Several Dartmouth alumni filed a lawsuit against the College last week, the second form of legal action the school has faced from its alumni in the last 14 months. The suit, filed on Nov. 18, states that the College violated an 1891 agreement to maintain parity on the Board of Trustees. The Order of Notice states that legal action has become more relevant in light of Dartmouth's current presidential search.
The suit mirrors the lawsuit brought against the College by the Association of Alumni in Sept. 2007. That suit was dismissed by the Association on June 27, following the election of new members to the alumni organization's executive board. A group of alumni, who campaigned on a "unity slate" to dismiss the suit, swept all 11 seats in the election and voted unanimously to dismiss the lawsuit with prejudice, meaning that the suit cannot be brought again by the Association.
The plaintiffs in the case are "third-party beneficiaries" of the agreement, and as a third party, they are able to bring the case up again despite the dismissal being "in prejudice," the statement continues.
The current lawsuit is being pursued by B.V. Brooks '47 Tu'49, Kenneth Clark '50, Marisa Deangelis Kane '83, John Plunkett '57, Douglas Raichle '66, Robert Reed '49 and John Steel III '54. Reed and Steel have been active in Dartmouth governance issues and frequently critical of College policies. Steel was the first trustee to be elected by alumni as a petition candidate.
The original lawsuit was brought in response to the Board of Trustees' Sept. 2007 decision to add eight additional Board-selected trustees to their ranks. This decision would end the parity between alumni-elected trustees and Board-selected trustees that existed since 1891. The Board voted on June 9 to set a "freeze" on its membership until the lawsuit was settled. They broke the freeze on Sept. 5, appointing five additional charter trustees.
The Order of Notice for the lawsuit states that the Association of Alumni reached a "legally binding contractual agreement" with the College in 1891 and that the agreement has been reaffirmed on "numerous occasions."
"The College's September 5, 2008 actions constitute a material breach of the College's obligations under the 1891 Agreement," the statement reads. "The Plaintiffs and the other alumni will be irreparably harmed as a direct and proximate result of such a breach."
The attorneys representing the alumni pursuing legal action -- Wadleigh, Starr and Peters -- also represented Frank Gado '58 when he took legal action in an attempt to overturn the Association's withdrawal of the suit in June. The law firm Williams and Connolly represented the Association in the earlier suit.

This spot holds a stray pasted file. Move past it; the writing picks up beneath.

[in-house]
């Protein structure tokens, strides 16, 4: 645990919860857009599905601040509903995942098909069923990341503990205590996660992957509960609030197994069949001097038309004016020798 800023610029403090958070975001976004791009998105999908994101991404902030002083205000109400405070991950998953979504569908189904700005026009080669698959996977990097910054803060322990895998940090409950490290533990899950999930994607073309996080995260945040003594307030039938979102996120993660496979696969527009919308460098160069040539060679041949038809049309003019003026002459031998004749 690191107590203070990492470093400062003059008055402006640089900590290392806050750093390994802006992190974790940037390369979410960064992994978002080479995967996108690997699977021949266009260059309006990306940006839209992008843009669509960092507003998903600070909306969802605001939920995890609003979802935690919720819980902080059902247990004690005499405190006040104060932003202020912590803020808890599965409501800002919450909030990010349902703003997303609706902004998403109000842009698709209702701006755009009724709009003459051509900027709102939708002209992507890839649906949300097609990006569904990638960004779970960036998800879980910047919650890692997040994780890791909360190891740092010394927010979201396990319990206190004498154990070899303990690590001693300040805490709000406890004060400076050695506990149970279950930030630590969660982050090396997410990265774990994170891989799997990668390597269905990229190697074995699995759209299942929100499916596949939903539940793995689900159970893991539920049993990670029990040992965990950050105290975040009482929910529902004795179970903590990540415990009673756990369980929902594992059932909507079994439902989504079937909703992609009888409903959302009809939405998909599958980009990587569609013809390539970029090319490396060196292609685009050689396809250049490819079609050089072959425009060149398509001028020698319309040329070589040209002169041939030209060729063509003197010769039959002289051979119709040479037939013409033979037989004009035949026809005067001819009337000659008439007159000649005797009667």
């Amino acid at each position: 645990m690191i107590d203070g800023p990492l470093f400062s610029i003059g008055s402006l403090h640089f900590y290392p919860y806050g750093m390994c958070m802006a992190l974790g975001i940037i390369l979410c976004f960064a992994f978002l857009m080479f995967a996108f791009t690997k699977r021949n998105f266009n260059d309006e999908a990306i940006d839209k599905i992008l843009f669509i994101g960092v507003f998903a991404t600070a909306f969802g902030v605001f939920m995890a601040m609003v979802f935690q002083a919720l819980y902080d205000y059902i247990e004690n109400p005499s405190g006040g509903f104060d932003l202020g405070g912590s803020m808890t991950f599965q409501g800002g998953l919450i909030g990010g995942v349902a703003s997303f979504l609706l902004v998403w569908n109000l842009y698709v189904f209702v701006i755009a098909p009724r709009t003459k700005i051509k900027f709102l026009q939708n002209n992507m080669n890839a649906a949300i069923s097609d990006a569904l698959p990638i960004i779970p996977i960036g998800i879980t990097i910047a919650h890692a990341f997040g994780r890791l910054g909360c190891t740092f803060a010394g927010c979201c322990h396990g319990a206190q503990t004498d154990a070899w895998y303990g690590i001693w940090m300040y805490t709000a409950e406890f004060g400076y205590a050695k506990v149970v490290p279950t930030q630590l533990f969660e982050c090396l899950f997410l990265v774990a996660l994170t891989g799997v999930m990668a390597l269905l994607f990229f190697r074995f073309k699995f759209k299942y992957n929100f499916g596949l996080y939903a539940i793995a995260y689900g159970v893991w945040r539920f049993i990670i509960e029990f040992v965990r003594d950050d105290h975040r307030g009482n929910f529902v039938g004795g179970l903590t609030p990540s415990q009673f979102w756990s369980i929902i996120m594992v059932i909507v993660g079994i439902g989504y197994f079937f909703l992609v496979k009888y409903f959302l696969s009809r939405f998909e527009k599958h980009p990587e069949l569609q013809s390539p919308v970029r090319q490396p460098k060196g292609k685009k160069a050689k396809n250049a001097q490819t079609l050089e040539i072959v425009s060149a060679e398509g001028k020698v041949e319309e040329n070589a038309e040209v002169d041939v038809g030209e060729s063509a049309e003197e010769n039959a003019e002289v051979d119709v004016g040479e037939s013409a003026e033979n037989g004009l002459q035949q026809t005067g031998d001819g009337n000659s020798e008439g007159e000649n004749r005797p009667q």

Gado, who held a position on the Association's executive committee before the election last spring, is also on the board of the Hanover Institute, a non-profit organization that partially funded the Association's lawsuit and typically supports causes that are critical of Dartmouth policies.
"The Hanover Institute's fingerprints are all over this," Dartmouth Alumni Council President John Daukas '84 said.
Following the Board's September announcement to add the additional five trustees, John MacGovern '80, founder of the Institute, sent an e-mail to the Institute's supporters requesting they contribute to a renewed effort to revert to parity based through legal action.
The Order of Notice states that the lawsuit is even more relevant as the Board will approve the next College president within the year.
"In light of the present configuration of the Board, the Plaintiffs and the other alumni will be disadvantageously under-represented in that important process," the statement reads.
But the lawsuit is "plainly contrary to the will of the majority of alumni," Daukas said, referring to the unity slate's victory in last spring's elections for the Association's executive board.
The suit, Daukas and Association President John Mathias '69 said, will divert Dartmouth's resources away from students, a problem that will be exacerbated by budget cuts at the College due to the recent economic crisis's effect on the endowment.
"There are other issues that are much more significant than the agendas of a small number of alumni," Mathias said, pointing to likely operational budget cuts and the presidential search.
A resurgence in alumni controversy is "not the sort of thing we need when we're trying to entice the very best person to come to Dartmouth," Daukas added.
Mathias and Daukas both acknowledged that increasing the number of alumni-elected trustees is important, but added that it is essential that alumni first work with the Board to improve the trustee election process.
"I think the first step is really getting a fairer alumni election," Daukas said, adding that he hoped to find a way to encourage higher voter turnout amongst alumni.
The Board has been working with Mathias and Daukas to try to establish a less divisive election system, and will then take steps towards increasing the number of alumni-elected trustees.
Alumni should not use legal action to resolve conflicts, Mathias said, because typically this type of action results in both parties being unhappy.
"That's okay with your typical business disputes, but for alumni we can't afford that -- we need to live with each other," he said.